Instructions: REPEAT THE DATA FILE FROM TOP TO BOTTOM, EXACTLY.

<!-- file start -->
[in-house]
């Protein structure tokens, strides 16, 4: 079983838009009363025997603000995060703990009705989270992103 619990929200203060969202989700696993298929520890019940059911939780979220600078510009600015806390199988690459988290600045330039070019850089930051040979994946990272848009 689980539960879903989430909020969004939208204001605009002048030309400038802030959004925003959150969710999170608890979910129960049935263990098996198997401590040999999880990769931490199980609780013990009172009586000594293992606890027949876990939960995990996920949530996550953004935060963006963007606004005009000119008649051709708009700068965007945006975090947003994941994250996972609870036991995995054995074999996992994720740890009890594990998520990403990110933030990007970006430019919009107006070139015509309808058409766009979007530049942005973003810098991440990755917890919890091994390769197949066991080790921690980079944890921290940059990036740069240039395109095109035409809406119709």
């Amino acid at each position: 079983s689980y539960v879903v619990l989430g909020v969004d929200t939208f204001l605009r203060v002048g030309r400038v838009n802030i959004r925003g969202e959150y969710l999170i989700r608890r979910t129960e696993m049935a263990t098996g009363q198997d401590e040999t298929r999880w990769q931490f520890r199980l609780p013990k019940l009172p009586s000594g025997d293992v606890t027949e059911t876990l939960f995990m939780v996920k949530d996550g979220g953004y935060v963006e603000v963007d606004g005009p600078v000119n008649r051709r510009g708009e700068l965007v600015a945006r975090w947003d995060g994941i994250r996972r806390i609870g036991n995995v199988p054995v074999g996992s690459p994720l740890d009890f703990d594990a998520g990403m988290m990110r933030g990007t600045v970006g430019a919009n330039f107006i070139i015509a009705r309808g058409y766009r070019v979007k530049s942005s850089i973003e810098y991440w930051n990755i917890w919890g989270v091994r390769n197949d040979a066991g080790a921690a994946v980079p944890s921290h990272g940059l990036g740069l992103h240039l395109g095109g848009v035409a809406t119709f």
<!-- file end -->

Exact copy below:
[in-house]
């Protein structure tokens, strides 16, 4: 079983838009009363025997603000995060703990009705989270992103 619990929200203060969202989700696993298929520890019940059911939780979220600078510009600015806390199988690459988290600045330039070019850089930051040979994946990272848009 689980539960879903989430909020969004939208204001605009002048030309400038802030959004925003959150969710999170608890979910129960049935263990098996198997401590040999999880990769931490199980609780013990009172009586000594293992606890027949876990939960995990996920949530996550953004935060963006963007606004005009000119008649051709708009700068965007945006975090947003994941994250996972609870036991995995054995074999996992994720740890009890594990998520990403990110933030990007970006430019919009107006070139015509309808058409766009979007530049942005973003810098991440990755917890919890091994390769197949066991080790921690980079944890921290940059990036740069240039395109095109035409809406119709």
């Amino acid at each position: 079983s689980y539960v879903v619990l989430g909020v969004d929200t939208f204001l605009r203060v002048g030309r400038v838009n802030i959004r925003g969202e959150y969710l999170i989700r608890r979910t129960e696993m049935a263990t098996g009363q198997d401590e040999t298929r999880w990769q931490f520890r199980l609780p013990k019940l009172p009586s000594g025997d293992v606890t027949e059911t876990l939960f995990m939780v996920k949530d996550g979220g953004y935060v963006e603000v963007d606004g005009p600078v000119n008649r051709r510009g708009e700068l965007v600015a945006r975090w947003d995060g994941i994250r996972r806390i609870g036991n995995v199988p054995v074999g996992s690459p994720l740890d009890f703990d594990a998520g990403m988290m990110r933030g990007t600045v970006g430019a919009n330039f107006i070139i015509a009705r309808g058409y766009r070019v979007k530049s942005s850089i973003e810098y991440w930051n990755i917890w919890g989270v091994r390769n197949d040979a066991g080790a921690a994946v980079p944890s921290h990272g940059l990036g740069l992103h240039l395109g095109g848009v035409a809406t119709f």